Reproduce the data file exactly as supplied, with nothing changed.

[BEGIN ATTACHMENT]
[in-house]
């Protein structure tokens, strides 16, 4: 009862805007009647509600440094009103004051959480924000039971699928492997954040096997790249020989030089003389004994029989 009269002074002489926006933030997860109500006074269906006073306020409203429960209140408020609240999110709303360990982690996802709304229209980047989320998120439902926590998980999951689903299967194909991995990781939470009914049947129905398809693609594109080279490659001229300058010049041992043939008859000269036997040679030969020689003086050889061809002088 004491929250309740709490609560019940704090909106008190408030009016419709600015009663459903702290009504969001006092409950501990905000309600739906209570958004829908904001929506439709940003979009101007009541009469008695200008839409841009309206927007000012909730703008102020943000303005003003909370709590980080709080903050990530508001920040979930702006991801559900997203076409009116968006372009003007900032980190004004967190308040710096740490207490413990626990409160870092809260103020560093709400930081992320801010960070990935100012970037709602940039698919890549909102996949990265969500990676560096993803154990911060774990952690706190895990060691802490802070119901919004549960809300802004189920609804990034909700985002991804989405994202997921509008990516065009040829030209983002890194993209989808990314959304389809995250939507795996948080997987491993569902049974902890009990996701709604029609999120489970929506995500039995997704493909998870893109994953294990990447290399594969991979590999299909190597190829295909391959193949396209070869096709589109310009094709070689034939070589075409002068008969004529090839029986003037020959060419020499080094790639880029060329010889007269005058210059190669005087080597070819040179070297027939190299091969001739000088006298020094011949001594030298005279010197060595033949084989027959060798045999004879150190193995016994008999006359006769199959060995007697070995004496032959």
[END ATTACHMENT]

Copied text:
[in-house]
């Protein structure tokens, strides 16, 4: 009862805007009647509600440094009103004051959480924000039971699928492997954040096997790249020989030089003389004994029989 009269002074002489926006933030997860109500006074269906006073306020409203429960209140408020609240999110709303360990982690996802709304229209980047989320998120439902926590998980999951689903299967194909991995990781939470009914049947129905398809693609594109080279490659001229300058010049041992043939008859000269036997040679030969020689003086050889061809002088 004491929250309740709490609560019940704090909106008190408030009016419709600015009663459903702290009504969001006092409950501990905000309600739906209570958004829908904001929506439709940003979009101007009541009469008695200008839409841009309206927007000012909730703008102020943000303005003003909370709590980080709080903050990530508001920040979930702006991801559900997203076409009116968006372009003007900032980190004004967190308040710096740490207490413990626990409160870092809260103020560093709400930081992320801010960070990935100012970037709602940039698919890549909102996949990265969500990676560096993803154990911060774990952690706190895990060691802490802070119901919004549960809300802004189920609804990034909700985002991804989405994202997921509008990516065009040829030209983002890194993209989808990314959304389809995250939507795996948080997987491993569902049974902890009990996701709604029609999120489970929506995500039995997704493909998870893109994953294990990447290399594969991979590999299909190597190829295909391959193949396209070869096709589109310009094709070689034939070589075409002068008969004529090839029986003037020959060419020499080094790639880029060329010889007269005058210059190669005087080597070819040179070297027939190299091969001739000088006298020094011949001594030298005279010197060595033949084989027959060798045999004879150190193995016994008999006359006769199959060995007697070995004496032959």